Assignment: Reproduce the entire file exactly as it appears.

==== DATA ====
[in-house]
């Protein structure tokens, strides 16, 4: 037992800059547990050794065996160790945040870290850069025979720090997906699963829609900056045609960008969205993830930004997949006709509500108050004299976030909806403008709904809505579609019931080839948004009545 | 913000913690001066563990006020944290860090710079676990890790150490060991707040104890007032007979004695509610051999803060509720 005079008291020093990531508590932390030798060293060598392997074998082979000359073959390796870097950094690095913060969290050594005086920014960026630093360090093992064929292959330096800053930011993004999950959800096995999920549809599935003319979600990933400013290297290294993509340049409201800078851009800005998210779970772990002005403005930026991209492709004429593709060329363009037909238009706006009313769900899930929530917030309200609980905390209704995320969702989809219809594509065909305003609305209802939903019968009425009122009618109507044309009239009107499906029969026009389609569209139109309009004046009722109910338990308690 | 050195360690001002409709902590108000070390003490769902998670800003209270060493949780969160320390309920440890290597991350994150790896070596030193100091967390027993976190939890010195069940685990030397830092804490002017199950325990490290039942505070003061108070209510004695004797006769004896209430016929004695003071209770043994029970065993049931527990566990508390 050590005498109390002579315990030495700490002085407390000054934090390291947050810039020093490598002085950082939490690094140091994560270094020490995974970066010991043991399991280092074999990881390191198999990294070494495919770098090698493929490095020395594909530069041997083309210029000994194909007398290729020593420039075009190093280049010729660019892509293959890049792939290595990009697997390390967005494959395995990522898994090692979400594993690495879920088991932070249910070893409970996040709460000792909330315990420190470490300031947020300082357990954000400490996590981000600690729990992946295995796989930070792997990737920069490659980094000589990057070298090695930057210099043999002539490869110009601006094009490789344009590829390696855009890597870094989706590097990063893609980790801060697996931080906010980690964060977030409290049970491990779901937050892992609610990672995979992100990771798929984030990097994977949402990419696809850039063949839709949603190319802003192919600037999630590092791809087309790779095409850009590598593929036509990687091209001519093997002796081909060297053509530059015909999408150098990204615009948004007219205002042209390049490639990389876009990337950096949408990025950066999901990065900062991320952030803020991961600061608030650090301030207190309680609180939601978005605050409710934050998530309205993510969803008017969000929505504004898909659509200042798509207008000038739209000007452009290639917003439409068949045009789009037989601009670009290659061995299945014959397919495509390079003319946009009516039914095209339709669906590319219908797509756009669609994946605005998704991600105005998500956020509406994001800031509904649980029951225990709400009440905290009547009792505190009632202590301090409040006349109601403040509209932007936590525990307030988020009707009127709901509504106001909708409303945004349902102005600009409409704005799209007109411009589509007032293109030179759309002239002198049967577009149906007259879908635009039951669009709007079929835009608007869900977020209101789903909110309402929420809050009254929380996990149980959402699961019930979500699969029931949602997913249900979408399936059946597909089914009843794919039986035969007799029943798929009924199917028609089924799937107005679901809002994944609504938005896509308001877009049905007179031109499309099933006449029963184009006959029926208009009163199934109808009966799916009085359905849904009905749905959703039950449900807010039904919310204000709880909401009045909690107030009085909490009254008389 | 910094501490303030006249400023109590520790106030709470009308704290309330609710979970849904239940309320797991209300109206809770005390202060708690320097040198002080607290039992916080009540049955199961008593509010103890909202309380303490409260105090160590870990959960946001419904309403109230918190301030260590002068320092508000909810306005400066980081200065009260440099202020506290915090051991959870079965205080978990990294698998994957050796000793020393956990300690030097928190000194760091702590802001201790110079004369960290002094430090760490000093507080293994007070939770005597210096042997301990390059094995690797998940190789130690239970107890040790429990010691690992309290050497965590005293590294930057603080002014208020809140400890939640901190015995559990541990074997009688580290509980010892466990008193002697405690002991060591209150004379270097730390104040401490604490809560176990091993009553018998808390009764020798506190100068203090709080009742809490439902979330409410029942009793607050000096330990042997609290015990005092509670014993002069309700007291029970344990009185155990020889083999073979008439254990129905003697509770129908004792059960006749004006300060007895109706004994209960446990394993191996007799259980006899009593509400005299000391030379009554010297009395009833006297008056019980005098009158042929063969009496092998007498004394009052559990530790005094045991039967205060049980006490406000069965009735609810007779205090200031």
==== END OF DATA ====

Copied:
[in-house]
């Protein structure tokens, strides 16, 4: 037992800059547990050794065996160790945040870290850069025979720090997906699963829609900056045609960008969205993830930004997949006709509500108050004299976030909806403008709904809505579609019931080839948004009545 | 913000913690001066563990006020944290860090710079676990890790150490060991707040104890007032007979004695509610051999803060509720 005079008291020093990531508590932390030798060293060598392997074998082979000359073959390796870097950094690095913060969290050594005086920014960026630093360090093992064929292959330096800053930011993004999950959800096995999920549809599935003319979600990933400013290297290294993509340049409201800078851009800005998210779970772990002005403005930026991209492709004429593709060329363009037909238009706006009313769900899930929530917030309200609980905390209704995320969702989809219809594509065909305003609305209802939903019968009425009122009618109507044309009239009107499906029969026009389609569209139109309009004046009722109910338990308690 | 050195360690001002409709902590108000070390003490769902998670800003209270060493949780969160320390309920440890290597991350994150790896070596030193100091967390027993976190939890010195069940685990030397830092804490002017199950325990490290039942505070003061108070209510004695004797006769004896209430016929004695003071209770043994029970065993049931527990566990508390 050590005498109390002579315990030495700490002085407390000054934090390291947050810039020093490598002085950082939490690094140091994560270094020490995974970066010991043991399991280092074999990881390191198999990294070494495919770098090698493929490095020395594909530069041997083309210029000994194909007398290729020593420039075009190093280049010729660019892509293959890049792939290595990009697997390390967005494959395995990522898994090692979400594993690495879920088991932070249910070893409970996040709460000792909330315990420190470490300031947020300082357990954000400490996590981000600690729990992946295995796989930070792997990737920069490659980094000589990057070298090695930057210099043999002539490869110009601006094009490789344009590829390696855009890597870094989706590097990063893609980790801060697996931080906010980690964060977030409290049970491990779901937050892992609610990672995979992100990771798929984030990097994977949402990419696809850039063949839709949603190319802003192919600037999630590092791809087309790779095409850009590598593929036509990687091209001519093997002796081909060297053509530059015909999408150098990204615009948004007219205002042209390049490639990389876009990337950096949408990025950066999901990065900062991320952030803020991961600061608030650090301030207190309680609180939601978005605050409710934050998530309205993510969803008017969000929505504004898909659509200042798509207008000038739209000007452009290639917003439409068949045009789009037989601009670009290659061995299945014959397919495509390079003319946009009516039914095209339709669906590319219908797509756009669609994946605005998704991600105005998500956020509406994001800031509904649980029951225990709400009440905290009547009792505190009632202590301090409040006349109601403040509209932007936590525990307030988020009707009127709901509504106001909708409303945004349902102005600009409409704005799209007109411009589509007032293109030179759309002239002198049967577009149906007259879908635009039951669009709007079929835009608007869900977020209101789903909110309402929420809050009254929380996990149980959402699961019930979500699969029931949602997913249900979408399936059946597909089914009843794919039986035969007799029943798929009924199917028609089924799937107005679901809002994944609504938005896509308001877009049905007179031109499309099933006449029963184009006959029926208009009163199934109808009966799916009085359905849904009905749905959703039950449900807010039904919310204000709880909401009045909690107030009085909490009254008389 | 910094501490303030006249400023109590520790106030709470009308704290309330609710979970849904239940309320797991209300109206809770005390202060708690320097040198002080607290039992916080009540049955199961008593509010103890909202309380303490409260105090160590870990959960946001419904309403109230918190301030260590002068320092508000909810306005400066980081200065009260440099202020506290915090051991959870079965205080978990990294698998994957050796000793020393956990300690030097928190000194760091702590802001201790110079004369960290002094430090760490000093507080293994007070939770005597210096042997301990390059094995690797998940190789130690239970107890040790429990010691690992309290050497965590005293590294930057603080002014208020809140400890939640901190015995559990541990074997009688580290509980010892466990008193002697405690002991060591209150004379270097730390104040401490604490809560176990091993009553018998808390009764020798506190100068203090709080009742809490439902979330409410029942009793607050000096330990042997609290015990005092509670014993002069309700007291029970344990009185155990020889083999073979008439254990129905003697509770129908004792059960006749004006300060007895109706004994209960446990394993191996007799259980006899009593509400005299000391030379009554010297009395009833006297008056019980005098009158042929063969009496092998007498004394009052559990530790005094045991039967205060049980006490406000069965009735609810007779205090200031």